Morocco Gets First Batch of Female Preachers

Morocco's first batch of female Muslim preachers (Morchidat) has just graduated with the aim of helping their male peers promote the tolerant and peaceful message of Islam and fight extremist drifts.

Morocco Gets First Batch of Female Preachers

"The Morchidat will be in charge of leading religious discussions, give courses in Islam, give moral support to people in difficulty and guide the faithful towards a tolerant Islam," Smira Marzouk, one of the newly-graduated Morchidat, told Agence France-Presse (AFP) Friday, April 28.

The pioneer group of 50 Morchidat ended a 12-month course early April.

During their year-long course, they studied curricula ranging from Islamic studies to psychology, sociology, computer skills, economy, law and business management.

"This is a rare experiment in the Muslim world," proudly stated Mohamed Mahfoud, director of the center attached to the Islamic affairs ministry that trained the female team.

He said the Morchidat were trained to "accompany and orient Muslim faithful, notably in prisons, hospitals and schools."

The idea of the Morchidat was initiated following the Casablanca terrorist attacks on May 16, 2003.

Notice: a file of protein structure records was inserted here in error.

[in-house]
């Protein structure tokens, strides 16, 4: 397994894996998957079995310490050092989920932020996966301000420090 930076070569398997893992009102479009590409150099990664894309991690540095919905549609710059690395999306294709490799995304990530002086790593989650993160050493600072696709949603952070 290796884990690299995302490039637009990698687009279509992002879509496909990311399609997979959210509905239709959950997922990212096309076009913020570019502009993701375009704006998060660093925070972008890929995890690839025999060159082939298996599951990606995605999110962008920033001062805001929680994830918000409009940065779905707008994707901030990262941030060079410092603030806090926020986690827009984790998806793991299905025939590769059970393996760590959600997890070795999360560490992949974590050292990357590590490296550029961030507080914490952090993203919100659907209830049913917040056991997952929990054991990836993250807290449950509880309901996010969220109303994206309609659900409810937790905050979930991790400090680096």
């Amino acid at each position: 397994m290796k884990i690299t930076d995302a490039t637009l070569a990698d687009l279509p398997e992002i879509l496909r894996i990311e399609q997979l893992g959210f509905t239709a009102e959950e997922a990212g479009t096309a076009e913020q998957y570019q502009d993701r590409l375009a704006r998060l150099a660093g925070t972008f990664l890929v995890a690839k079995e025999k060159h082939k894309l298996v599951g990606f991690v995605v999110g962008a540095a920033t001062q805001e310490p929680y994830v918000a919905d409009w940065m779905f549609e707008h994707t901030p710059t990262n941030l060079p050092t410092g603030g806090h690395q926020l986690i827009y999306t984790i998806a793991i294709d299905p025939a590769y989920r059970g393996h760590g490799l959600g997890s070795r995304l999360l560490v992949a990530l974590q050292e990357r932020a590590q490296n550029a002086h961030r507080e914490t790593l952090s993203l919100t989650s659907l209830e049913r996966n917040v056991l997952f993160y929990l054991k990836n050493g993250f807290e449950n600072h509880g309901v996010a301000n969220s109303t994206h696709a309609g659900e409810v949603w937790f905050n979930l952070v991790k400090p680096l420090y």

At least 45 people were killed and dozens wounded when booby-trapped cars exploded simultaneously outside an international hotel, a Jewish cultural center and an Italian restaurant downtown Casablanca.

"Filling the gaps"

Marzouk said that the experience was in no way designed to replace male preachers and imams as claimed by some critics.

"The imamate in Islam is restricted solely to men who are apt at leading prayers, notably those on Friday," she noted.

Marzouk, who holds a diploma in Arab literature, said she sees her mission as one to "fill in the gaps that prevent a solid framework for religion".

"We are going to teach a tolerant Islam by focusing on the underprivileged classes," added Marzouk, who is in her 30s.

The female team will also seek to clear misconceptions associating Islam with extremism.

"We will help attenuate any drift towards Islamic extremism," said Leila Fares, another female preacher who holds a degree in Islamic studies.

Ahmad Taoufiq, the Islamic affairs minister, said the Morchidat will also "instruct women on their religious duties".

The initiative was hailed as "positive" by the Islamic-leaning Justice and Development party (PJD).

"I see nothing more to say about this initiative because in Islam, men and women are equal," PJD Member of Parliament Mustapha Ramid said.

He pointed to Egypt which has "eminent women scholars of Islam."

Last Mod: 20 Eylül 2018, 18:16
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